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Evening round-up: Today’s decisions

This morning Justice Kennedy announced the opinion for the Court in Arizona v. United States, which has dominated the news about the Court today. In Arizona, a majority of the Justices agreed with the lower courts that three of the four provisions of Arizona’s controversial immigration law, S.B. 1070, at issue in the case are preempted by federal immigration law. However, the Court held that the Ninth Circuit erred in enjoining the fourth provision at issue in the case — Section 2(B), sometimes known as the “show your papers” provision – before the state courts had a chance to interpret it and without a showing that enforcement of the provision would conflict with federal immigration law and its goals. Lyle Denniston’s analysis is here.  Initial coverage of the decision came from Kevin Russell of this blog, while Amy Howe of this blog summarized the decision “In Plain English.” We are also hosting an online symposium about the decision; contributions from Peter Spiro, Marc Miller and Gabriel J. Chin,  Jay Sekulow,  Lucas Guttentag, Richard Samp and Kevin Johnson are now available, with others to follow soon.

Other coverage of the decision is available from Greg Stohr for Bloomberg BusinessWeek, Nina Totenberg of NPR, The New York Times, CNN, Reuters, The Wall Street Journal, the Los Angeles Times,  USA Today, The Washington Post, the Associated Press (via the Detroit Free Press), NPR, Al Jazeera English, the Christian Science Monitor, Mother Jones, CBS News, MSNBC, ABC News, Fox News Latino, Fox News, the Huffington Post, Politico, Forbes, and the Wall Street Journal Law Blog.  And in an interview with NPR’s Morning Edition, Nina Totenberg also reports on all three of today’s decisions.

Commentary on the decision is available from Bloomberg View, the National Review Online, the Atlantic Wire, the New Yorker, American Spectator and Reason.

Justice Scalia filed a separate opinion concurring in part but dissenting in part; he also issued a summary (via The Caucus blog of the The New York Times) of his oral statement from the bench to the press.   At The New York Times, The Caucus blog has coverage of the dissent, as do The Hill, Talking Points Memo, ABC News, Politico, and USA Today’s The Oval blog.

Other coverage of the decision has focused on the response to the decision by politicians, including President Obama, Arizona Governor Jan Brewer, and Mitt Romney. The Associated Press (via The Washington Post) lists “the main players” in the litigation, while Politico has posted a video of Governor Brewer’s statement about the decision. The White House has published the text of President Obama’s statement.  Politico also reports on other reactions, including from Senate Majority Leader Harry Reid; at The Arena blog, it hosts a debate on whether the decision will give the President “an added boost from Hispanic voters” in November.  Coverage of the political dimension of the decision continues at The Washington Post, the Associated Press (via the Huffington Post), ABC News, Reuters, USA Today’s The Oval blog, The Caucus blog of The New York Times, and The Fix blog of The Washington Post (here and here). CNN has been live blogging responses from various politicians and analysts.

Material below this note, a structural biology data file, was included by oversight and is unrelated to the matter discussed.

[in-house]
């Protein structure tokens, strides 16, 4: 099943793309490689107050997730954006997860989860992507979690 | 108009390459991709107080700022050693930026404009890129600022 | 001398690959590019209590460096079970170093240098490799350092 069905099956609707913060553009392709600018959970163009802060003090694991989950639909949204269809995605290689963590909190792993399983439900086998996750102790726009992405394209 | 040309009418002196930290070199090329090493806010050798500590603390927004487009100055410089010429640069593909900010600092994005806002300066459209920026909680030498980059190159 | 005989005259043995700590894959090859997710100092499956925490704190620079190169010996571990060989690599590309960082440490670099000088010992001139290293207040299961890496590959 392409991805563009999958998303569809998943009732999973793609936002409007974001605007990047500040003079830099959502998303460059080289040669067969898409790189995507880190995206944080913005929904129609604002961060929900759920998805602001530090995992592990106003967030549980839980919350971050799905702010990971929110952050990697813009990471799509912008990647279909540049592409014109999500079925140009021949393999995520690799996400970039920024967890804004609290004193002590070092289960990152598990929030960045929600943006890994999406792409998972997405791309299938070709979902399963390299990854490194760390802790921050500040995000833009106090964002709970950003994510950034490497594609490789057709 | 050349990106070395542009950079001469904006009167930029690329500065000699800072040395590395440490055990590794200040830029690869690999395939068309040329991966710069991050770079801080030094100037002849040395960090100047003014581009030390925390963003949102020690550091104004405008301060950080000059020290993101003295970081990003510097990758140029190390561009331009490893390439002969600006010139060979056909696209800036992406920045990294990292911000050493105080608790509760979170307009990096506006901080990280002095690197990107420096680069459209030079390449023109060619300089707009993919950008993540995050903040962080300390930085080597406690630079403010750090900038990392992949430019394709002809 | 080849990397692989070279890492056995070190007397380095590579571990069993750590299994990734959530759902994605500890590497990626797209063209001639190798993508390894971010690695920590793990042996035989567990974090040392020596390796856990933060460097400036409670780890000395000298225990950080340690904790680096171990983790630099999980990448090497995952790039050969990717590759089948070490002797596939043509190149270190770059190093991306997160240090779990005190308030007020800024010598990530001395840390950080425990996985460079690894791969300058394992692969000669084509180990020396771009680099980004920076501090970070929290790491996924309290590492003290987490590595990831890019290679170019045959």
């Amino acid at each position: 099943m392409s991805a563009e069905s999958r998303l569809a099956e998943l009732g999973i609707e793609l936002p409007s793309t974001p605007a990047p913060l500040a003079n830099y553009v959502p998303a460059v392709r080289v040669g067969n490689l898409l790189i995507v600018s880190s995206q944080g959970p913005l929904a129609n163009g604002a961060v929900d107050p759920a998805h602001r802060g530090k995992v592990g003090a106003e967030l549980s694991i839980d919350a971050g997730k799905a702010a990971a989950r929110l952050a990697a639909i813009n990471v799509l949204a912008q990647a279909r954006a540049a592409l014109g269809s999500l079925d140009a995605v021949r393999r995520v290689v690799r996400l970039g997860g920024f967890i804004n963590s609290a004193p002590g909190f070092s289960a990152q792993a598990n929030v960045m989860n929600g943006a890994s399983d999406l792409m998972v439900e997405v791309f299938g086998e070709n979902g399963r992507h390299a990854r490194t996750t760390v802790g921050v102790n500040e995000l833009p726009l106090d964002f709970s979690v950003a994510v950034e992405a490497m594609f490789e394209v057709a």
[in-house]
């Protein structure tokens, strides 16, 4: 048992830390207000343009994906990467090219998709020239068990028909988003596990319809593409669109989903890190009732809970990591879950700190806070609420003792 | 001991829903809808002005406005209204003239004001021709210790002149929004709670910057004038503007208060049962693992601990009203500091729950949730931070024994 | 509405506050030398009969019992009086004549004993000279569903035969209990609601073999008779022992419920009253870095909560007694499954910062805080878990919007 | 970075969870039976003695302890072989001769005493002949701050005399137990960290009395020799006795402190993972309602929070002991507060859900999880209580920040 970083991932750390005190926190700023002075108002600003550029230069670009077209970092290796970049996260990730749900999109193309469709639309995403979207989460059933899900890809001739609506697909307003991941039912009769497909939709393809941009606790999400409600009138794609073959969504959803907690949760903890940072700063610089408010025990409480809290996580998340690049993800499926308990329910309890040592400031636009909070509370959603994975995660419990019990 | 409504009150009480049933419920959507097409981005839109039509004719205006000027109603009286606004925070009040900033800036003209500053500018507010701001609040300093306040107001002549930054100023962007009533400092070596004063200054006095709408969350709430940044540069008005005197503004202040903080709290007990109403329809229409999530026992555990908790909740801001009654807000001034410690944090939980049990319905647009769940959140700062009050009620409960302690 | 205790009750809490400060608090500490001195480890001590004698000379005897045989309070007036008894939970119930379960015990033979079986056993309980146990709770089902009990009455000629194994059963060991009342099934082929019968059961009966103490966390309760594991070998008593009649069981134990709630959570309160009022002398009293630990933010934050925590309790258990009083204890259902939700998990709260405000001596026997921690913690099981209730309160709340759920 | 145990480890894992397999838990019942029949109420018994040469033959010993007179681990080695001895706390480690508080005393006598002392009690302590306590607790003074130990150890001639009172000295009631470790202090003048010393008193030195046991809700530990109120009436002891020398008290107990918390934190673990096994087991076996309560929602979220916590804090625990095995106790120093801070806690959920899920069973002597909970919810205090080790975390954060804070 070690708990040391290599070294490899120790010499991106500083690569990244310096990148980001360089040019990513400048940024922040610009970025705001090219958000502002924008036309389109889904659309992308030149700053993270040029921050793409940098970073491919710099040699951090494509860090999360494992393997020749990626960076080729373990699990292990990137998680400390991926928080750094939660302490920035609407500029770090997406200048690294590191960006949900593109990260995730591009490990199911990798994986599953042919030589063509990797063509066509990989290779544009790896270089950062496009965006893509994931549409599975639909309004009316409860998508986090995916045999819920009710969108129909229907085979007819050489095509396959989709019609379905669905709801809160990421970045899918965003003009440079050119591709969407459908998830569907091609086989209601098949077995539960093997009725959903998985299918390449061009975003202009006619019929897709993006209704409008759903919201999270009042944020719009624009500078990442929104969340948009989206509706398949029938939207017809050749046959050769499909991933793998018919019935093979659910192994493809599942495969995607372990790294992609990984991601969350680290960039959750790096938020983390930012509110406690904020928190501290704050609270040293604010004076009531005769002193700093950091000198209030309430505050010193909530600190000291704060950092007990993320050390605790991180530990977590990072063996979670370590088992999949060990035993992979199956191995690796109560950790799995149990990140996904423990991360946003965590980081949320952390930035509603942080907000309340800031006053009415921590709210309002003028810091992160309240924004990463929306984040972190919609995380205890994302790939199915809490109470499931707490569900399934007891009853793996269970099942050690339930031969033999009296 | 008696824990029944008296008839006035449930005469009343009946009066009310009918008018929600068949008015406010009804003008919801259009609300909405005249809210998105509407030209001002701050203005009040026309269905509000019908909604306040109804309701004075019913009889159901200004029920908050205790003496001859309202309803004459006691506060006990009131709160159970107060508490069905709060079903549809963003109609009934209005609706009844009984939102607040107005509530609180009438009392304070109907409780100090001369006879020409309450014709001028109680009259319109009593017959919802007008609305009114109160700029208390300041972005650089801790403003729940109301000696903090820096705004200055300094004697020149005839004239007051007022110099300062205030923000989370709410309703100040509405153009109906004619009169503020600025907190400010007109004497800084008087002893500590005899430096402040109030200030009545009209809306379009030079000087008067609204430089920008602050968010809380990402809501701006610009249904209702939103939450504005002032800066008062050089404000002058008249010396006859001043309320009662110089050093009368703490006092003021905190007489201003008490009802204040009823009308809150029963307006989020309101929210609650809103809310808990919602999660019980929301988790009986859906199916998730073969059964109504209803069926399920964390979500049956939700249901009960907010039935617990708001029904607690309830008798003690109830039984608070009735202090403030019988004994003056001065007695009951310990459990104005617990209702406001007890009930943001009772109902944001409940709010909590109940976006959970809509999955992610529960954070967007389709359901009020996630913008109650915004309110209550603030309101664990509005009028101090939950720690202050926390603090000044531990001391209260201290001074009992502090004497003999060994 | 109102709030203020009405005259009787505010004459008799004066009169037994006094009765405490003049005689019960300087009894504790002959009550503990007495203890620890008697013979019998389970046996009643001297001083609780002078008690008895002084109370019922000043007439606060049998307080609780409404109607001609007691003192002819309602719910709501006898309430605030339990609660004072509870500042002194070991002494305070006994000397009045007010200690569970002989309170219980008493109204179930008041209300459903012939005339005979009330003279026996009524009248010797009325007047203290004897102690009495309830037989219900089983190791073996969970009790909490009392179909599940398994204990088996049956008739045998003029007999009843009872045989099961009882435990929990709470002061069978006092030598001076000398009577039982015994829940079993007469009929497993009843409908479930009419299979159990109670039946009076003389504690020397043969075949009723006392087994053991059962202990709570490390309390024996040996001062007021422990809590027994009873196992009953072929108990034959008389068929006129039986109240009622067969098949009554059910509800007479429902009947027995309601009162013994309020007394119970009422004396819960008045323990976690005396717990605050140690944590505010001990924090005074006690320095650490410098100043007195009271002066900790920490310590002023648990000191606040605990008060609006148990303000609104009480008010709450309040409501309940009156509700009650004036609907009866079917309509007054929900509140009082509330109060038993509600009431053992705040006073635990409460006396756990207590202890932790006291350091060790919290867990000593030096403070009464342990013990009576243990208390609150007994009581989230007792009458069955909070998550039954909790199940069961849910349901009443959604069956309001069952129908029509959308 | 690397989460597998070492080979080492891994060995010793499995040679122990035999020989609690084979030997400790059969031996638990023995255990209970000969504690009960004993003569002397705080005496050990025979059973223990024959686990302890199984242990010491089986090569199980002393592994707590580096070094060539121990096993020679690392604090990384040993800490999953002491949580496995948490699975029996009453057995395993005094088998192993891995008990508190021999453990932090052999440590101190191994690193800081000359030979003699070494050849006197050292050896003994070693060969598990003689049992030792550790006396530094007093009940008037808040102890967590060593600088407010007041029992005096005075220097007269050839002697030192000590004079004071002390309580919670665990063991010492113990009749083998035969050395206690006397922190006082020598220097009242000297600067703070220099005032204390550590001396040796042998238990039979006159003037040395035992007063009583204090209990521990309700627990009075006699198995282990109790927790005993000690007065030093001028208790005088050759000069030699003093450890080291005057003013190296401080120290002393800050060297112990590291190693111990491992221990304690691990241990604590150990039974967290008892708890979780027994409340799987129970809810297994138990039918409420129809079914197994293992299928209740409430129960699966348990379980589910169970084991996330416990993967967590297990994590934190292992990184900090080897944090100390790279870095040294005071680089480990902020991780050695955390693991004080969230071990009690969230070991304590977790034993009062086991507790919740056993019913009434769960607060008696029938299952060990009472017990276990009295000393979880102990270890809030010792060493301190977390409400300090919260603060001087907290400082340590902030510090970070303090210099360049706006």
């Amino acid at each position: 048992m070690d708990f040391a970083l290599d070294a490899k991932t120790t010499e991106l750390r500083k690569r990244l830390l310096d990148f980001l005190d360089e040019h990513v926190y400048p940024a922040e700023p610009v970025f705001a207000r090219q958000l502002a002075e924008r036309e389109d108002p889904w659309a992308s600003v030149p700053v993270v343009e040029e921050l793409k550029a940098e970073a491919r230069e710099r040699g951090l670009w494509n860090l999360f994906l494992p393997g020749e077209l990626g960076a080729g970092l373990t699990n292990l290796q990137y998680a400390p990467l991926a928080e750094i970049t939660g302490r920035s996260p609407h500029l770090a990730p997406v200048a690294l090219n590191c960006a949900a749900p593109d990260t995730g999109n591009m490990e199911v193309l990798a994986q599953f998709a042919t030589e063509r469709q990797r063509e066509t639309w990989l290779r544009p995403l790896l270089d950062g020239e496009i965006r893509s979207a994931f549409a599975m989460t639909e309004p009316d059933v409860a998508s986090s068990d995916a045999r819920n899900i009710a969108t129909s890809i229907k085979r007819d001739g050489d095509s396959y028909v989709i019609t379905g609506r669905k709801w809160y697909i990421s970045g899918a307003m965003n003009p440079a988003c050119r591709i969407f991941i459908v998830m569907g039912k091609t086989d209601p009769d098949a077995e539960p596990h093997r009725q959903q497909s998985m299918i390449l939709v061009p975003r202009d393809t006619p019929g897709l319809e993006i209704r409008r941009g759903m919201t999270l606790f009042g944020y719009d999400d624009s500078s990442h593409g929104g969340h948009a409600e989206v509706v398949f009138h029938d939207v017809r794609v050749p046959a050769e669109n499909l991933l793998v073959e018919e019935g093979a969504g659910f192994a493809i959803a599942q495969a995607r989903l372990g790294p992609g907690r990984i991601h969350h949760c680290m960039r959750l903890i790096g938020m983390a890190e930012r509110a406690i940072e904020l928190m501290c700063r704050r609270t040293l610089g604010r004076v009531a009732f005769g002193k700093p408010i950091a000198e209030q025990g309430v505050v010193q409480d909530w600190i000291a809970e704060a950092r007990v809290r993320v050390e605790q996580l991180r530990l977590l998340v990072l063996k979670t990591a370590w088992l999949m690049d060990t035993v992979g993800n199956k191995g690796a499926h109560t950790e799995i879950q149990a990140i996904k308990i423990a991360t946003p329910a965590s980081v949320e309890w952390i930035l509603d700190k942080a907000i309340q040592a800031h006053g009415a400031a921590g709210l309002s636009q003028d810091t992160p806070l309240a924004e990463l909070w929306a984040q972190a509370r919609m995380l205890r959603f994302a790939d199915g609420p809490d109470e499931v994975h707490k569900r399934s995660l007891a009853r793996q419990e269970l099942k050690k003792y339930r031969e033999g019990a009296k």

The Court also issued an opinion in Miller v. Alabama and Jackson v. Hobbs, holding by a vote of five to four that the Eighth Amendment prohibits a sentencing scheme that requires life in prison without the possibility of parole for juvenile homicide offenders. Coverage of the decision is available from Tejinder Singh at this blog, CNN, Reuters, The New York Times, the Associated Press (via the Seattle Post Intelligencer,) The Washington Post, the Wall Street Journal (subscription required), the Los Angeles Times, USA Today,  CBS, ABA Journal, Slate, and the New Yorker.

Finally, in a one-page per curiam, five-to-four decision, the Court summarily reversed the decision of the Montana Supreme Court in American Tradition Partnership, Inc. v. Bullock.  The Court held that “there can be no serious doubt” that its 2010 decision in Citizens United v. FEC applies to the Montana law at issue – which prohibits political expenditures by corporations in state elections – to render it unconstitutional.  Lyle Denniston’s analysis of that decision is here. Additional coverage is available from Bloomberg, The New York Times, The Washington Post, USA Today, the Associated Press (via NPR), Reuters,  Talking Points Memo, the Atlantic,  Politico, The Hill, Time’s Swampland blog, and The Washington Post’s The Fix blog. Commentary is available from American Prospect, New Yorker, National Review Online, the Nation, Cato@Liberty, Election Law Blog (and here), Public Citizen, the Brennan Center, and the New Republic.

Recommended Citation: Kali Borkoski, Evening round-up: Today’s decisions, SCOTUSblog (Jun. 25, 2012, 8:14 PM),